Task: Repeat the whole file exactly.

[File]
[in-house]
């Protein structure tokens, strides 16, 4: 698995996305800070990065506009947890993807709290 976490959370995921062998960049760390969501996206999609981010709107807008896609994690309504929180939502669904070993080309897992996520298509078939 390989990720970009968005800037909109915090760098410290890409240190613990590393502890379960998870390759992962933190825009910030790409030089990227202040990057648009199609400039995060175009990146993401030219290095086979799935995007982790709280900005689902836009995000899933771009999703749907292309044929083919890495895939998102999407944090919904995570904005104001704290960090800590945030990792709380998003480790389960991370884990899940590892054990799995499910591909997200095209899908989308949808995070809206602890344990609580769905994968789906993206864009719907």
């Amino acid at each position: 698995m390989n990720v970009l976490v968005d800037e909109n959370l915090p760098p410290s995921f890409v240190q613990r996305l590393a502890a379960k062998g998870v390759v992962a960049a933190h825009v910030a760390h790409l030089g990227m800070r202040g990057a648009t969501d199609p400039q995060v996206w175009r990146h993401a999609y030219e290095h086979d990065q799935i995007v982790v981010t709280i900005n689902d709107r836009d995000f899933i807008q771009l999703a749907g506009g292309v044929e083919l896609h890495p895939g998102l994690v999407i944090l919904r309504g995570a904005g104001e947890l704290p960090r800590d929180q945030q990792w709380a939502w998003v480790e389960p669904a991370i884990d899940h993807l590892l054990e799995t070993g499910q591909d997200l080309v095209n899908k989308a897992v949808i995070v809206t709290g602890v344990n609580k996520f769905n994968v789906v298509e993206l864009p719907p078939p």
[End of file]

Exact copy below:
[in-house]
């Protein structure tokens, strides 16, 4: 698995996305800070990065506009947890993807709290 976490959370995921062998960049760390969501996206999609981010709107807008896609994690309504929180939502669904070993080309897992996520298509078939 390989990720970009968005800037909109915090760098410290890409240190613990590393502890379960998870390759992962933190825009910030790409030089990227202040990057648009199609400039995060175009990146993401030219290095086979799935995007982790709280900005689902836009995000899933771009999703749907292309044929083919890495895939998102999407944090919904995570904005104001704290960090800590945030990792709380998003480790389960991370884990899940590892054990799995499910591909997200095209899908989308949808995070809206602890344990609580769905994968789906993206864009719907």
């Amino acid at each position: 698995m390989n990720v970009l976490v968005d800037e909109n959370l915090p760098p410290s995921f890409v240190q613990r996305l590393a502890a379960k062998g998870v390759v992962a960049a933190h825009v910030a760390h790409l030089g990227m800070r202040g990057a648009t969501d199609p400039q995060v996206w175009r990146h993401a999609y030219e290095h086979d990065q799935i995007v982790v981010t709280i900005n689902d709107r836009d995000f899933i807008q771009l999703a749907g506009g292309v044929e083919l896609h890495p895939g998102l994690v999407i944090l919904r309504g995570a904005g104001e947890l704290p960090r800590d929180q945030q990792w709380a939502w998003v480790e389960p669904a991370i884990d899940h993807l590892l054990e799995t070993g499910q591909d997200l080309v095209n899908k989308a897992v949808i995070v809206t709290g602890v344990n609580k996520f769905n994968v789906v298509e993206l864009p719907p078939p």